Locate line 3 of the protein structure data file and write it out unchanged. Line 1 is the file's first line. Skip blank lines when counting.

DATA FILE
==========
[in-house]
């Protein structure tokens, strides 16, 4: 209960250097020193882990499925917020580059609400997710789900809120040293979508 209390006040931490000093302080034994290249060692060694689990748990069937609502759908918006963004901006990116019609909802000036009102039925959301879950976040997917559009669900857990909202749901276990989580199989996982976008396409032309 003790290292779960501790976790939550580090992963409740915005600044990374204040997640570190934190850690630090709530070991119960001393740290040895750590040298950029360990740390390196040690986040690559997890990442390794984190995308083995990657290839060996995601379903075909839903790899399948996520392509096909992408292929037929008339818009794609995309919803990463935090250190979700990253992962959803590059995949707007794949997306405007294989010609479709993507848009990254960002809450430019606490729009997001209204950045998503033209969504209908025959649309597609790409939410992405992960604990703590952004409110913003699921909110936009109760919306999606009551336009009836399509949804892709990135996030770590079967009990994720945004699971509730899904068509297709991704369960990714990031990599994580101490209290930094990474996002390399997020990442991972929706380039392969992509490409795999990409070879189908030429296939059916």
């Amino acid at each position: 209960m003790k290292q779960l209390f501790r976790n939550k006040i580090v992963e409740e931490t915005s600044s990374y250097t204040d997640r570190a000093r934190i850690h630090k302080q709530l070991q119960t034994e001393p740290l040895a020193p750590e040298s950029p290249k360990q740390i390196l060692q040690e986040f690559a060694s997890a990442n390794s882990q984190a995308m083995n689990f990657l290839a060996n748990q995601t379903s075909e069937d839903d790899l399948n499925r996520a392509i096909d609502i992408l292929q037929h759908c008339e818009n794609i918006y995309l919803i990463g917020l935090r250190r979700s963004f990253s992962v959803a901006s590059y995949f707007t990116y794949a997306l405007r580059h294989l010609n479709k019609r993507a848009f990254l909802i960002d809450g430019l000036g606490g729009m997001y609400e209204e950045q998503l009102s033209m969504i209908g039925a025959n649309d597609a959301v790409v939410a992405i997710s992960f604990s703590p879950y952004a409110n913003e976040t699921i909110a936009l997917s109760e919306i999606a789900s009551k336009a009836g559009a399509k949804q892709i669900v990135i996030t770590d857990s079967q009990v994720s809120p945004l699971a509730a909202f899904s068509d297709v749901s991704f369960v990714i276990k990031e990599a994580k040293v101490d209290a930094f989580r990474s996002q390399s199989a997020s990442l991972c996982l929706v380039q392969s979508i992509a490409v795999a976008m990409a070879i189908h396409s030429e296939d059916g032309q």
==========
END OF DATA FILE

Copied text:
């Amino acid at each position: 209960m003790k290292q779960l209390f501790r976790n939550k006040i580090v992963e409740e931490t915005s600044s990374y250097t204040d997640r570190a000093r934190i850690h630090k302080q709530l070991q119960t034994e001393p740290l040895a020193p750590e040298s950029p290249k360990q740390i390196l060692q040690e986040f690559a060694s997890a990442n390794s882990q984190a995308m083995n689990f990657l290839a060996n748990q995601t379903s075909e069937d839903d790899l399948n499925r996520a392509i096909d609502i992408l292929q037929h759908c008339e818009n794609i918006y995309l919803i990463g917020l935090r250190r979700s963004f990253s992962v959803a901006s590059y995949f707007t990116y794949a997306l405007r580059h294989l010609n479709k019609r993507a848009f990254l909802i960002d809450g430019l000036g606490g729009m997001y609400e209204e950045q998503l009102s033209m969504i209908g039925a025959n649309d597609a959301v790409v939410a992405i997710s992960f604990s703590p879950y952004a409110n913003e976040t699921i909110a936009l997917s109760e919306i999606a789900s009551k336009a009836g559009a399509k949804q892709i669900v990135i996030t770590d857990s079967q009990v994720s809120p945004l699971a509730a909202f899904s068509d297709v749901s991704f369960v990714i276990k990031e990599a994580k040293v101490d209290a930094f989580r990474s996002q390399s199989a997020s990442l991972c996982l929706v380039q392969s979508i992509a490409v795999a976008m990409a070879i189908h396409s030429e296939d059916g032309q």